Joan De La Haye on Creativity
Joan De La Haye is well-known horror writer, with a new book out and a lot to say. I asked her to write about her inspirations and her creative processes… she thought that was hilarious, but she wrote the piece that follows anyway.
Hello my Freaky Darlings,
David asked me to write about inspiration and creativity which are probably the two topics that authors most hate being asked about. Mostly because we don’t have a fucking clue where we get it from. It’s just how our weird, crazy brains work.
Creative types, like writers and artists, just seem to think differently. We’ll be staring off into the distance, minding our own business, or watching people at a coffee shop. Yes, writers are voyeuristic by nature. It’s how we learn about our subjects – people. Stories, no matter what genre, are really just about people doing their thing in extraordinary circumstances. If the circumstances were mundane and boring it wouldn’t make for much of a story now would it?
But it’s the people that drive the story.
So … as I was saying … we’ll be eavesdropping on their conversations and something they say will prick that part of our brain and we’ll take that innocent conversation, or not so innocent conversation as the case may be, and we’ll run with it. I usually run down a dark and twisted corridor, with a knife. But that’s just me. My brain works in sick and twisted ways.
That corridor will then lead to other possibilities. There are so many doors along that dark and twisted corridor and behind each door is a different possible twist for the story to take. And while I’m running down that corridor, with knife in hand, trying different doors, I’ll also be wondering what if I smash that into this and then blow it all up. What’ll happen? Hmmm …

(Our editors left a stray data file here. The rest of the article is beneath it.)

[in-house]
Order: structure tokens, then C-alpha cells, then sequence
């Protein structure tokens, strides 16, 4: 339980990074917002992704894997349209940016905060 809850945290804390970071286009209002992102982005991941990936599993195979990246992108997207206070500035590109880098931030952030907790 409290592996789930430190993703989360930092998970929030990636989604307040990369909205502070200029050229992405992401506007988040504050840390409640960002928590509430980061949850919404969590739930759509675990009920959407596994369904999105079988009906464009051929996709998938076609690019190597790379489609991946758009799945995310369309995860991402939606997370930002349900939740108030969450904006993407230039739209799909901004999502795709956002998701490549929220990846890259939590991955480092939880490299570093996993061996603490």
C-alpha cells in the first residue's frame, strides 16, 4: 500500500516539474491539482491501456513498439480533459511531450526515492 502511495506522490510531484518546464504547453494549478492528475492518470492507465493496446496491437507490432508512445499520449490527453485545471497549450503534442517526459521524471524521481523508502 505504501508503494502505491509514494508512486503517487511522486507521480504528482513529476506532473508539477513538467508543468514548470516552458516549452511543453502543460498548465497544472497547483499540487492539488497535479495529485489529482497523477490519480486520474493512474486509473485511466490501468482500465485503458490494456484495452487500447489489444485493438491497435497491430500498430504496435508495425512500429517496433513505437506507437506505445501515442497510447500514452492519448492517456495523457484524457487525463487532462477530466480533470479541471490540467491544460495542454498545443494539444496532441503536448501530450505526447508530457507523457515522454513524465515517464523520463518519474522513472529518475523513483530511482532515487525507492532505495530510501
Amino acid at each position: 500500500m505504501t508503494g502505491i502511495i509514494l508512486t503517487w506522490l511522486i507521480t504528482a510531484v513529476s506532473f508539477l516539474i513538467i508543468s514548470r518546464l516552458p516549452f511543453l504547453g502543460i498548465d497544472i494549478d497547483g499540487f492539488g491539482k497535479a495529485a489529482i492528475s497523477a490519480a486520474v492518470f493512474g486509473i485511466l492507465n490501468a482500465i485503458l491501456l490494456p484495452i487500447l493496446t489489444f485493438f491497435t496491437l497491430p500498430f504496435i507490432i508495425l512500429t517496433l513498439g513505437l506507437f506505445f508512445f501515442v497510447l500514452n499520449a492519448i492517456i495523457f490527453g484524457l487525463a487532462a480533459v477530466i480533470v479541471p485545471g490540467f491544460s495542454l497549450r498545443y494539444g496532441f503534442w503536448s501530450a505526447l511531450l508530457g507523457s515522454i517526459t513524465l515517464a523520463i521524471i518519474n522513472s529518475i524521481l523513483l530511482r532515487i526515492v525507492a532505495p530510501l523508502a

That overheard conversation may just have been the spark, but it’ll then collide with a story I may have read online or another conversation I overheard or had with someone. Yes, everything you say around an author will be used as story fodder at some point. Deal with it. It’s the price you pay for hanging around authors or having a cup of coffee within earshot of a writer. If you don’t like it … tough.
And then there are other times when I’ll just be minding my own business trying to sleep and I’ll be rudely woken up by these flashes of imagery playing in my mind like a movie and scaring the crap out of me. That’ll be the end of my snooze. I have to write it down because the very fact that it scared me means it’ll probably scare my reader and will make a bloody good book. And yes, that was really just a convoluted way of saying that my nightmares are also fodder for my books. Both the first scenes for Shadows and Fury came from a nightmare.
The fact is inspiration can come from anywhere and at any time. We just have to pay attention to when it strikes, grab on and just go with it.
Notice how, despite the fact that she says she doesn’t know where it comes from, that she describes a process that involves:
1. A quiet, observant time
3. Not trying too hard.
These are three key ingredients to have if you are seeking inspiration. People watching is inspiring because a) you’re not thinking too much and b) it allows you to make spontaneous, unforced connections between things.
The most important thing she says is: “We’ll be staring off into the distance…” This is such an important thing to do for all creative people. Kick your thoughts loose from their grooves, just let the wheels fly and don’t focus on anything until it clicks or sticks, then run like mad with it
You can read more about Joan and her work and keep up with her here: